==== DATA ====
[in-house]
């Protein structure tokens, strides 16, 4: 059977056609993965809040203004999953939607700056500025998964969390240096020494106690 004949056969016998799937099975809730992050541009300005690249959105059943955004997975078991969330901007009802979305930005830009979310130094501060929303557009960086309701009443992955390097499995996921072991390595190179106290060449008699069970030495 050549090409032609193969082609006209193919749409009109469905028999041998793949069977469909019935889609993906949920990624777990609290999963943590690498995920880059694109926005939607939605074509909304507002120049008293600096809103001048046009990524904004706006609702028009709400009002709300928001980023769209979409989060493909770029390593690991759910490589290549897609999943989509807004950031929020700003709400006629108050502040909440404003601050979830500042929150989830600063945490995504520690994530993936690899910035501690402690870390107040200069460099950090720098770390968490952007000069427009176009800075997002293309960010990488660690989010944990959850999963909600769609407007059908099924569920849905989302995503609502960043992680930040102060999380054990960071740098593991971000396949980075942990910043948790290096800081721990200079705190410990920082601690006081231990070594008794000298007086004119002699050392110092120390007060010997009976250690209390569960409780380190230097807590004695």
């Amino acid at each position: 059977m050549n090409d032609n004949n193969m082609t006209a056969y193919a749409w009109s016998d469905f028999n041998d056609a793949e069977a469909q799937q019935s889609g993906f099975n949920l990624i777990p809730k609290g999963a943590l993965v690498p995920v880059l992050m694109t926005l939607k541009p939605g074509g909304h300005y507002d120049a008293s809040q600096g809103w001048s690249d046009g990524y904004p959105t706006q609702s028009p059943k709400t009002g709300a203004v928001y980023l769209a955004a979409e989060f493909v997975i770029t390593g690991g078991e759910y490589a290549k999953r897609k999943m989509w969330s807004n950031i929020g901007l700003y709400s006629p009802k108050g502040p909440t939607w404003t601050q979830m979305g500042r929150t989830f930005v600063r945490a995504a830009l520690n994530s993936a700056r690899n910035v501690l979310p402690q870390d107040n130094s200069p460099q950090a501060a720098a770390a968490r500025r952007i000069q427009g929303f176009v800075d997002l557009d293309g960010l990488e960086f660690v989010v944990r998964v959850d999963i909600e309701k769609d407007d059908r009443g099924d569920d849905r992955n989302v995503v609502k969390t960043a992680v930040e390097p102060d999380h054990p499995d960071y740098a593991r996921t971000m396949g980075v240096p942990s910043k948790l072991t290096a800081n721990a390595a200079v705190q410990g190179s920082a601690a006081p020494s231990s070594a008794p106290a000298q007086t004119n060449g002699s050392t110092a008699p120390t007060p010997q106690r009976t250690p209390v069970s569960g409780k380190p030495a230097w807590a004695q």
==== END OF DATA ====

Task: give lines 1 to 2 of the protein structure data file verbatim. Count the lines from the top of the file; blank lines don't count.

[in-house]
């Protein structure tokens, strides 16, 4: 059977056609993965809040203004999953939607700056500025998964969390240096020494106690 004949056969016998799937099975809730992050541009300005690249959105059943955004997975078991969330901007009802979305930005830009979310130094501060929303557009960086309701009443992955390097499995996921072991390595190179106290060449008699069970030495 050549090409032609193969082609006209193919749409009109469905028999041998793949069977469909019935889609993906949920990624777990609290999963943590690498995920880059694109926005939607939605074509909304507002120049008293600096809103001048046009990524904004706006609702028009709400009002709300928001980023769209979409989060493909770029390593690991759910490589290549897609999943989509807004950031929020700003709400006629108050502040909440404003601050979830500042929150989830600063945490995504520690994530993936690899910035501690402690870390107040200069460099950090720098770390968490952007000069427009176009800075997002293309960010990488660690989010944990959850999963909600769609407007059908099924569920849905989302995503609502960043992680930040102060999380054990960071740098593991971000396949980075942990910043948790290096800081721990200079705190410990920082601690006081231990070594008794000298007086004119002699050392110092120390007060010997009976250690209390569960409780380190230097807590004695």